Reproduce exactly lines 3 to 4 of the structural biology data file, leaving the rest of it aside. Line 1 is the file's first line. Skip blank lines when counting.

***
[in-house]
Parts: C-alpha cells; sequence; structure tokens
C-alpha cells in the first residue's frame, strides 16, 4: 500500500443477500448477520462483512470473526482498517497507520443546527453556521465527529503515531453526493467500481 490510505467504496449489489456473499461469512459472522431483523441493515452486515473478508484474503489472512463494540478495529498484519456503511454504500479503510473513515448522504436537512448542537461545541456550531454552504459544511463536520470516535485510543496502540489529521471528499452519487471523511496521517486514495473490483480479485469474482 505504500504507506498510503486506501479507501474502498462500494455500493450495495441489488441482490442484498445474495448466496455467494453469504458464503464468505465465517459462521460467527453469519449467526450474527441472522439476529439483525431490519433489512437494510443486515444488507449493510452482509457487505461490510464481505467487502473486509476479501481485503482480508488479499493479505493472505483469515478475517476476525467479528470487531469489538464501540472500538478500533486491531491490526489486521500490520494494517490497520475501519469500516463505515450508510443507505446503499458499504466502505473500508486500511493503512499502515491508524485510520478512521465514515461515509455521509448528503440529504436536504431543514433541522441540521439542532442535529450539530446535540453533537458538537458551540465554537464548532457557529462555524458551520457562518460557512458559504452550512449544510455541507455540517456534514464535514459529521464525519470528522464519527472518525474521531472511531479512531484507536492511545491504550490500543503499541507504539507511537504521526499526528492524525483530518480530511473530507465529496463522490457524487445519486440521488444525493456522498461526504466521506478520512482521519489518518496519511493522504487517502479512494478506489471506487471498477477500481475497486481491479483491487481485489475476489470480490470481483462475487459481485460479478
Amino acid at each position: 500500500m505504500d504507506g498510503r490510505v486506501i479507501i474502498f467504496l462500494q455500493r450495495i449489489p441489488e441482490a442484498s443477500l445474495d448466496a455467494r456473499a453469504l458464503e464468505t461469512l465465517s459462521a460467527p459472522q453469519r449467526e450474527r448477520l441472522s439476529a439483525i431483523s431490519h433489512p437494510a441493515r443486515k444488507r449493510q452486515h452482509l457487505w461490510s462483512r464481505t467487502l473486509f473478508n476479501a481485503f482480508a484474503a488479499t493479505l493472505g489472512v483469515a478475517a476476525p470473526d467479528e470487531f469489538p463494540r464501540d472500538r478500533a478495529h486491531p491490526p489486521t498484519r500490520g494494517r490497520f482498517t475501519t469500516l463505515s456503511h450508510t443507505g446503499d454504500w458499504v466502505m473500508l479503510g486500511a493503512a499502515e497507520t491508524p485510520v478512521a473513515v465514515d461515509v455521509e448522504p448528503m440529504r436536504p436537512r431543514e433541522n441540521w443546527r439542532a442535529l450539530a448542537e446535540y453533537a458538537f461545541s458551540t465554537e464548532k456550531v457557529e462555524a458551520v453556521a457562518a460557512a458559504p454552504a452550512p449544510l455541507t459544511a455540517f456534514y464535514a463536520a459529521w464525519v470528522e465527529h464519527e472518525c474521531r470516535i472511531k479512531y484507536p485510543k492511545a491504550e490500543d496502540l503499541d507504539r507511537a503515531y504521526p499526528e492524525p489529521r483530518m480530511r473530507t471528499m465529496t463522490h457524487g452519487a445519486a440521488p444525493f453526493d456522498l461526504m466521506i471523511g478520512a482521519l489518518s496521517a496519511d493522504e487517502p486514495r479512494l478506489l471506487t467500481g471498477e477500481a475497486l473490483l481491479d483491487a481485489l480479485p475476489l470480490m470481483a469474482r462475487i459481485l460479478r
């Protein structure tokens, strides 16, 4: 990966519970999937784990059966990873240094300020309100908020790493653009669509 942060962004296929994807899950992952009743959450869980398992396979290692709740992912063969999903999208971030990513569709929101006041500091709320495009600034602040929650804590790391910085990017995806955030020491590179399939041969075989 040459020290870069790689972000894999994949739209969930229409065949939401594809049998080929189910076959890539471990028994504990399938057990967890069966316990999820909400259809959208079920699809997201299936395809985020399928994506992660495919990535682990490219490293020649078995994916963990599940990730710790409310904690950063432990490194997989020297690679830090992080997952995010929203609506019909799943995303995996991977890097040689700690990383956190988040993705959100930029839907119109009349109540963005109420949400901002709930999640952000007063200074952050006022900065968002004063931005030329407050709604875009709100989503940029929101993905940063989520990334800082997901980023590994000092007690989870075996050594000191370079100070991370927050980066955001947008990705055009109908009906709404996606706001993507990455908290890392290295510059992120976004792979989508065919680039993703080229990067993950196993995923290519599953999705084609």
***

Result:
C-alpha cells in the first residue's frame, strides 16, 4: 500500500443477500448477520462483512470473526482498517497507520443546527453556521465527529503515531453526493467500481 490510505467504496449489489456473499461469512459472522431483523441493515452486515473478508484474503489472512463494540478495529498484519456503511454504500479503510473513515448522504436537512448542537461545541456550531454552504459544511463536520470516535485510543496502540489529521471528499452519487471523511496521517486514495473490483480479485469474482 505504500504507506498510503486506501479507501474502498462500494455500493450495495441489488441482490442484498445474495448466496455467494453469504458464503464468505465465517459462521460467527453469519449467526450474527441472522439476529439483525431490519433489512437494510443486515444488507449493510452482509457487505461490510464481505467487502473486509476479501481485503482480508488479499493479505493472505483469515478475517476476525467479528470487531469489538464501540472500538478500533486491531491490526489486521500490520494494517490497520475501519469500516463505515450508510443507505446503499458499504466502505473500508486500511493503512499502515491508524485510520478512521465514515461515509455521509448528503440529504436536504431543514433541522441540521439542532442535529450539530446535540453533537458538537458551540465554537464548532457557529462555524458551520457562518460557512458559504452550512449544510455541507455540517456534514464535514459529521464525519470528522464519527472518525474521531472511531479512531484507536492511545491504550490500543503499541507504539507511537504521526499526528492524525483530518480530511473530507465529496463522490457524487445519486440521488444525493456522498461526504466521506478520512482521519489518518496519511493522504487517502479512494478506489471506487471498477477500481475497486481491479483491487481485489475476489470480490470481483462475487459481485460479478
Amino acid at each position: 500500500m505504500d504507506g498510503r490510505v486506501i479507501i474502498f467504496l462500494q455500493r450495495i449489489p441489488e441482490a442484498s443477500l445474495d448466496a455467494r456473499a453469504l458464503e464468505t461469512l465465517s459462521a460467527p459472522q453469519r449467526e450474527r448477520l441472522s439476529a439483525i431483523s431490519h433489512p437494510a441493515r443486515k444488507r449493510q452486515h452482509l457487505w461490510s462483512r464481505t467487502l473486509f473478508n476479501a481485503f482480508a484474503a488479499t493479505l493472505g489472512v483469515a478475517a476476525p470473526d467479528e470487531f469489538p463494540r464501540d472500538r478500533a478495529h486491531p491490526p489486521t498484519r500490520g494494517r490497520f482498517t475501519t469500516l463505515s456503511h450508510t443507505g446503499d454504500w458499504v466502505m473500508l479503510g486500511a493503512a499502515e497507520t491508524p485510520v478512521a473513515v465514515d461515509v455521509e448522504p448528503m440529504r436536504p436537512r431543514e433541522n441540521w443546527r439542532a442535529l450539530a448542537e446535540y453533537a458538537f461545541s458551540t465554537e464548532k456550531v457557529e462555524a458551520v453556521a457562518a460557512a458559504p454552504a452550512p449544510l455541507t459544511a455540517f456534514y464535514a463536520a459529521w464525519v470528522e465527529h464519527e472518525c474521531r470516535i472511531k479512531y484507536p485510543k492511545a491504550e490500543d496502540l503499541d507504539r507511537a503515531y504521526p499526528e492524525p489529521r483530518m480530511r473530507t471528499m465529496t463522490h457524487g452519487a445519486a440521488p444525493f453526493d456522498l461526504m466521506i471523511g478520512a482521519l489518518s496521517a496519511d493522504e487517502p486514495r479512494l478506489l471506487t467500481g471498477e477500481a475497486l473490483l481491479d483491487a481485489l480479485p475476489l470480490m470481483a469474482r462475487i459481485l460479478r